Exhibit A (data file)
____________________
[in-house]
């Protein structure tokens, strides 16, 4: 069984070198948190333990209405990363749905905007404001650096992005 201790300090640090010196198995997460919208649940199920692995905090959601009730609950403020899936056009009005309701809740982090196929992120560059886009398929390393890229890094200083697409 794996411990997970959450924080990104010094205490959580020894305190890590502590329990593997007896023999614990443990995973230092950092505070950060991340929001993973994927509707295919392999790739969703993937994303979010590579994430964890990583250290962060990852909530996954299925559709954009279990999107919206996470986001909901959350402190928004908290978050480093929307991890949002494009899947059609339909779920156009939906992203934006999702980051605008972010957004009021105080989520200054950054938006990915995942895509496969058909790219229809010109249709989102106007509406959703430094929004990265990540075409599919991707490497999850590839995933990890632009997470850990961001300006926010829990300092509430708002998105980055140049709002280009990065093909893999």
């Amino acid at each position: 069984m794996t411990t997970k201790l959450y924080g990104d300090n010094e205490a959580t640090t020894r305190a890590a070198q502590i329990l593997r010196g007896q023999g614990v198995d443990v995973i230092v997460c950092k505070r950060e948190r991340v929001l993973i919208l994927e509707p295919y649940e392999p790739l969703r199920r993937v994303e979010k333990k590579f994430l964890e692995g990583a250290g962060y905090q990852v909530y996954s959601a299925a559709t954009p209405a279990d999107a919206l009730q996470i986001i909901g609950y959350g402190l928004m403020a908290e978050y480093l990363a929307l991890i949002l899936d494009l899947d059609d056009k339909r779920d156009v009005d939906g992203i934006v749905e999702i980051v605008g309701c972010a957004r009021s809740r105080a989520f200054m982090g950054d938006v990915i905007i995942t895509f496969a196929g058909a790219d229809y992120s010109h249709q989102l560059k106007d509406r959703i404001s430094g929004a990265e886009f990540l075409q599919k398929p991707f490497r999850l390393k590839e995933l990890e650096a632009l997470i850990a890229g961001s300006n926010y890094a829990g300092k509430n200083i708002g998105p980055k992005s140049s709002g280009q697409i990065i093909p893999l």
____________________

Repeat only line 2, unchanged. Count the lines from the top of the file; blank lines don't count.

């Protein structure tokens, strides 16, 4: 069984070198948190333990209405990363749905905007404001650096992005 201790300090640090010196198995997460919208649940199920692995905090959601009730609950403020899936056009009005309701809740982090196929992120560059886009398929390393890229890094200083697409 794996411990997970959450924080990104010094205490959580020894305190890590502590329990593997007896023999614990443990995973230092950092505070950060991340929001993973994927509707295919392999790739969703993937994303979010590579994430964890990583250290962060990852909530996954299925559709954009279990999107919206996470986001909901959350402190928004908290978050480093929307991890949002494009899947059609339909779920156009939906992203934006999702980051605008972010957004009021105080989520200054950054938006990915995942895509496969058909790219229809010109249709989102106007509406959703430094929004990265990540075409599919991707490497999850590839995933990890632009997470850990961001300006926010829990300092509430708002998105980055140049709002280009990065093909893999």